A Third of Young Millennials Are Confused About This Incontrovertible Fact

The findings don't necessarily indicate an epidemic of flat-Earthism, as only 4 percent of the 18- to 24-year-old age group said they actually believe the world is flat. Rather, there seem to be a relatively large number in this age group who are willing to entertain doubts: 9 percent said they had always believed the world was round but were recently having doubts, 5 percent said they had always believed the world was flat but were becoming skeptical of that conclusion and 16 percent just weren't sure.

Flat-Earth philosophy has been around since the 19th century, but it has recently blown up online, particularly on YouTube and Twitter. Believers post videos and memes arguing their case for a flat Earth and positing conspiracy theories to explain away everything that makes it clear that the planet is, in fact, a globe.

Flat-Earth believers

It's hard to pin down precisely how many flat-Earthers there are. The first flat-Earth conference in the United States, held last year, drew a crowd of 500, according to its organizers. The new survey, conducted by YouGov, drew respondents from its online panel of 1.8 million residents of the United States. The survey questioned 8,215 adults, and the results were then weighted to represent the demographic makeup of the U.S. population. [7 Ways to Prove the Earth Is Round (Without Launching a Satellite)]

Overall, the results suggest that 84 percent of Americans believe the world is round. Five percent said they always believed the world to be round but have recently become skeptical. Two percent said the world is flat. Another 2 percent said they always thought the world was flat but have recently become skeptical. And 7 percent just weren't sure.

"Young millennials," or those ages 18 to 24, were the most likely to exhibit round-Earth skepticism, with only 66 percent firm in their belief in a spherical world. For comparison, 94 percent of those 55 and older think the world is round, as do 85 percent of 45- to 54-year-olds, 82 percent of 35- to 44-year-olds and 76 percent of 25- to 34-year-olds.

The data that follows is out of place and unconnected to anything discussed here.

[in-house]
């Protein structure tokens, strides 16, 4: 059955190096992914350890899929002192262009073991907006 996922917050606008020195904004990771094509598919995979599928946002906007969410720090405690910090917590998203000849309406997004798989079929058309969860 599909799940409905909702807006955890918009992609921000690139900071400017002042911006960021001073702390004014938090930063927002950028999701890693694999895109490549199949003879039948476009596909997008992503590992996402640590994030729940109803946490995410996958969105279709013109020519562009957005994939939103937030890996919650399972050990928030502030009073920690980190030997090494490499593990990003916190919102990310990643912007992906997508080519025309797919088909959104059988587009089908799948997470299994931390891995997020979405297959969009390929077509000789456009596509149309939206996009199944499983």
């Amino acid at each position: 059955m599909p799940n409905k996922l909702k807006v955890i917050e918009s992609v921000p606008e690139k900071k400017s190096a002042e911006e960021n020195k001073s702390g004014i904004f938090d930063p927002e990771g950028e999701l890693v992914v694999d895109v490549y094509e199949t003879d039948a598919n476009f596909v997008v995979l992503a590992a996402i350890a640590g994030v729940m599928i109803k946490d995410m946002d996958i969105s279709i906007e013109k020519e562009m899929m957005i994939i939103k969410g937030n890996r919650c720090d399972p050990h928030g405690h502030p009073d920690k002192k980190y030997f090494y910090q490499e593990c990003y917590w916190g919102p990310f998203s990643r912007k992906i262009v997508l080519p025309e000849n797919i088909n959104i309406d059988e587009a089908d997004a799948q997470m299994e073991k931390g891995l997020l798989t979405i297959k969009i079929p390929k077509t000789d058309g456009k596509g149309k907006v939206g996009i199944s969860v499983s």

There weren't many differences in flat-Earth beliefs across regions of the country or between genders or people of different political persuasions. People who reported incomes of less than $40,000 a year were slightly less likely to say the world was round than people who made higher incomes (79 percent versus 87 percent in the $40,000 to $80,000 income bracket, and 92 percent in the $80,000 and up income bracket). 

The geography of religion

The most predictive demographic factor that explains flat-Earth belief appears to be religion, the YouGov survey suggested. According to the results, 52 percent of those who said the world was flat also called themselves "very religious," a descriptor that only 20 percent of Americans as a whole use for themselves. Another 23 percent of flat-Earth believers called themselves "somewhat religious," while 25 percent said they were either not very religious or not religious at all.

While few polls have focused specifically on flat-Earth beliefs, other national polls have suggested that Americans are shaky on facts generally taught by the time they reach fourth grade. A 1999 Gallup poll found that 18 percent of Americans mistakenly thought the sun revolves around the Earth, rather than the other way around. (Germans and Britons were similarly heliocentrically confused in surveys taken around the same time, according to Gallup.)

Google Trends suggests that interest in the concept of "flat Earth," if not necessarily belief, has been on the rise over the past few years. The search trend for the term in the United States crept upward over 2016 and 2017, with spikes coinciding with particular events. For example, searches for "flat Earth" rose around the time of the August 2017 solar eclipse, which spurred much sparring between flat-Earthers and mainstreamers online.

Original article on Live Science. 

Stephanie Pappas
Live Science Contributor

Stephanie Pappas is a contributing writer for Live Science, covering topics ranging from geoscience to archaeology to the human brain and behavior. She was previously a senior writer for Live Science but is now a freelancer based in Denver, Colorado, and regularly contributes to Scientific American and The Monitor, the monthly magazine of the American Psychological Association. Stephanie received a bachelor's degree in psychology from the University of South Carolina and a graduate certificate in science communication from the University of California, Santa Cruz.